Sarah Logan Shows Off New Tattoo

Sarah Logan took to Instagram to show off her new back tattoo, a Fenrir, where she further explained its origin and meaning:

Fenrir, also called Fenrisúlfr, monstrous wolf of Norse mythology. He was the son of the demoniac god Loki and a giantess, Angerboda. Fearing Fenrir’s strength and knowing that only evil could be expected of him, the gods bound him with a magical chain made of the sound of a cat’s footsteps, the beard of a woman, the breath of fish, and other occult elements. When the chain was placed upon him, Fenrir bit off the hand of the god Tyr. He was gagged with a sword and was destined to lie bound to a rock until the Ragnarök (Doomsday), when he will break his bonds and fall upon the gods. According to one version of the myth, Fenrir will devour the sun, and in the Ragnarök he will fight against the chief god Odin and swallow him. Odin’s son Vidar will avenge his father, stabbing the wolf to the heart according to one account and tearing his jaws asunder according to another. Fenrir figures prominently in Norwegian and Icelandic poetry of the 10th and 11th centuries, and the poets speak apprehensively of the day when he will break loose.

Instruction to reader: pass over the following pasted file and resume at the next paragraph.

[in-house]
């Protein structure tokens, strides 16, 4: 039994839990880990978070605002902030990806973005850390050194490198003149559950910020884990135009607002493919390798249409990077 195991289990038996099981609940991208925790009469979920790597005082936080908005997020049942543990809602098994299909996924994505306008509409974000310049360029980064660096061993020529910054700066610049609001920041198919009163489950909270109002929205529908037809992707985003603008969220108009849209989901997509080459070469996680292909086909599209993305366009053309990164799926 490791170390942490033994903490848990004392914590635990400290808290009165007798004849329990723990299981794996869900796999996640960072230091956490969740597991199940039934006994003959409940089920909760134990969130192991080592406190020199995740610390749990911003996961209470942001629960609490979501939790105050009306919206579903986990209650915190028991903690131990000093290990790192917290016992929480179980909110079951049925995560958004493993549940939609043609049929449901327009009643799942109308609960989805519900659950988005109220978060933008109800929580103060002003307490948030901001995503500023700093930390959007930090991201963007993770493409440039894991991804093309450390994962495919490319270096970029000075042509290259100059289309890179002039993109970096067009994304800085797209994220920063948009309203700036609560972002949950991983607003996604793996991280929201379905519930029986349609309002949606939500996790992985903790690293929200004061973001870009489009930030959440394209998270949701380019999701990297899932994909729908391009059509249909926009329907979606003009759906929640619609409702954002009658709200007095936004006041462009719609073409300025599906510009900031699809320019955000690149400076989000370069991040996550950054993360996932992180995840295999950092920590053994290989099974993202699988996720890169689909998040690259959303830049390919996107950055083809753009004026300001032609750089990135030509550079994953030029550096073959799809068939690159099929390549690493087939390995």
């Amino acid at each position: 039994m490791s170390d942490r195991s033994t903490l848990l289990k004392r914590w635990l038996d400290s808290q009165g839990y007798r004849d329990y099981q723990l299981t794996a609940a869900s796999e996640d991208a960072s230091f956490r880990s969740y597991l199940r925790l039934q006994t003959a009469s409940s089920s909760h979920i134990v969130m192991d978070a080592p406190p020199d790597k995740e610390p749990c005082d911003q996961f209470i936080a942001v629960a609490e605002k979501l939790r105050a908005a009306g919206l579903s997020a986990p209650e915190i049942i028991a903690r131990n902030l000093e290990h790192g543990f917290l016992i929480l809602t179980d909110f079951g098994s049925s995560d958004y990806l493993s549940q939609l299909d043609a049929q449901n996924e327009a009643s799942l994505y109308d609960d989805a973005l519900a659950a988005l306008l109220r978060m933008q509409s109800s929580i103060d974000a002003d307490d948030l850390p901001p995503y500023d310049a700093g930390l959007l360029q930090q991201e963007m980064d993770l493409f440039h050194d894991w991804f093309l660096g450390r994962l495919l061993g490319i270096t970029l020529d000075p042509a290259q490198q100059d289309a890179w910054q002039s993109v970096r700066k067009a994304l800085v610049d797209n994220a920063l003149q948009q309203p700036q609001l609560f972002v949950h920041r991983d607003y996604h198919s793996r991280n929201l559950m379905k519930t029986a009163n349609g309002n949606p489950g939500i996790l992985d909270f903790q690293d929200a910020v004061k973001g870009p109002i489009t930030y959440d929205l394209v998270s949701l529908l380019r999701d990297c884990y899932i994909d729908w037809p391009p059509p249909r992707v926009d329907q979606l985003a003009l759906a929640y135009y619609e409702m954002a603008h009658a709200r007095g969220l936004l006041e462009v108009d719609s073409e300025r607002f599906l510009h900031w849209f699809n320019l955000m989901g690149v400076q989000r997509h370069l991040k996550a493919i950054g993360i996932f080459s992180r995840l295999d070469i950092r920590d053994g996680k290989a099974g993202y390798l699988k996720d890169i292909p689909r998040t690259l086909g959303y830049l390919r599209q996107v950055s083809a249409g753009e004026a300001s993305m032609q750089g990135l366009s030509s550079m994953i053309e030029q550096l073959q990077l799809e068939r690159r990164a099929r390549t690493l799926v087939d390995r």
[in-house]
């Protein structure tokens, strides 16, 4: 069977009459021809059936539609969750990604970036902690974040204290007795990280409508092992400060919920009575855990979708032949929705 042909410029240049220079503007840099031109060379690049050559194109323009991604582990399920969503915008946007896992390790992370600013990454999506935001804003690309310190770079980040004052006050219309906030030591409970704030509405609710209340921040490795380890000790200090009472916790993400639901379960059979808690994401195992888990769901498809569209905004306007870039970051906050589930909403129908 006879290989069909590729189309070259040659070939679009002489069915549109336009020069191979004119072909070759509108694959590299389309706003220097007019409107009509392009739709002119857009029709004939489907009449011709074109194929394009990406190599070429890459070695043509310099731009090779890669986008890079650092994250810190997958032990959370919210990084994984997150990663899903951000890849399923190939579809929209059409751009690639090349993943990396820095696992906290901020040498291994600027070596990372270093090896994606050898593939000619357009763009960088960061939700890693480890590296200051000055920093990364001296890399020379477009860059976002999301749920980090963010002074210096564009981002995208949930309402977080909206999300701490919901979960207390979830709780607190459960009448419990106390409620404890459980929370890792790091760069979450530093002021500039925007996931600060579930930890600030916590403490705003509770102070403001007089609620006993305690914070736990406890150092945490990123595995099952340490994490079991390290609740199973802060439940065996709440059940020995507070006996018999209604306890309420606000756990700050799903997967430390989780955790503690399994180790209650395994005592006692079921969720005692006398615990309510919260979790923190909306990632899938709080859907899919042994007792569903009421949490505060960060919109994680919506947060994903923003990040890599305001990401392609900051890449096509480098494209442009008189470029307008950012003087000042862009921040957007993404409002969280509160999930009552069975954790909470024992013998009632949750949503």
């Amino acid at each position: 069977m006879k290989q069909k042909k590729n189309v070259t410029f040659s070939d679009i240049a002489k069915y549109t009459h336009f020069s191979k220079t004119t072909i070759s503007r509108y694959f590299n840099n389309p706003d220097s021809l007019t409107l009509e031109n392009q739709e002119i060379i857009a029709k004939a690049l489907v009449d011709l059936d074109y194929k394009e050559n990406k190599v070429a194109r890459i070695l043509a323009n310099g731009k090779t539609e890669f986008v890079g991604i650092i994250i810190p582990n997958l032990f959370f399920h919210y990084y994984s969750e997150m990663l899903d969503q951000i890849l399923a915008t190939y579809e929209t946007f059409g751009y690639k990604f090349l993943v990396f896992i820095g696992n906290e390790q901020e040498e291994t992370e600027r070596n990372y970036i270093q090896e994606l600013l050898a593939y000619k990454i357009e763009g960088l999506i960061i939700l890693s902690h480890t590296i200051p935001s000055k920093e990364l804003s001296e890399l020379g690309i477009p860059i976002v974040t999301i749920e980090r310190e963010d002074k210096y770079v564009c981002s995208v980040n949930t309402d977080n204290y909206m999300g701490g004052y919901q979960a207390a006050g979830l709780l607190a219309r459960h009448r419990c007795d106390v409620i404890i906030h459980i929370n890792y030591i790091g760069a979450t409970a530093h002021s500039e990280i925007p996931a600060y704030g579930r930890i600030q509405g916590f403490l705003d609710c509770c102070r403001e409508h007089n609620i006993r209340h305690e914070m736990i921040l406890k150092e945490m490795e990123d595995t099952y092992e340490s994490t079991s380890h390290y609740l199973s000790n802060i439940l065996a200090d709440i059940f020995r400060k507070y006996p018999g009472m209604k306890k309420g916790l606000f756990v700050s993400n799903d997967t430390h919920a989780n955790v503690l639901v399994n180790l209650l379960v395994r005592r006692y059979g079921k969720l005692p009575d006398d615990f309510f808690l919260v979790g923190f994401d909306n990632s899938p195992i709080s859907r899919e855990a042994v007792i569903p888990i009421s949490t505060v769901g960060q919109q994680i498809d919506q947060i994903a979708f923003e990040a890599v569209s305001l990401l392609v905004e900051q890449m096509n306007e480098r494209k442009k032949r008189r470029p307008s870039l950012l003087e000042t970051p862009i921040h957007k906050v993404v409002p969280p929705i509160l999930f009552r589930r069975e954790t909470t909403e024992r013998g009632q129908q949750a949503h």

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Fenrir, also called Fenrisúlfr, monstrous wolf of Norse mythology. He was the son of the demoniac god Loki and a giantess, Angerboda. Fearing Fenrir’s strength and knowing that only evil could be expected of him, the gods bound him with a magical chain made of the sound of a cat’s footsteps, the beard of a woman, the breath of fish, and other occult elements. When the chain was placed upon him, Fenrir bit off the hand of the god Tyr. He was gagged with a sword and was destined to lie bound to a rock until the Ragnarök (Doomsday), when he will break his bonds and fall upon the gods. According to one version of the myth, Fenrir will devour the sun, and in the Ragnarök he will fight against the chief god Odin and swallow him. Odin’s son Vidar will avenge his father, stabbing the wolf to the heart according to one account and tearing his jaws asunder according to another. Fenrir figures prominently in Norwegian and Icelandic poetry of the 10th and 11th centuries, and the poets speak apprehensively of the day when he will break loose. @sacred_knot_tattoo

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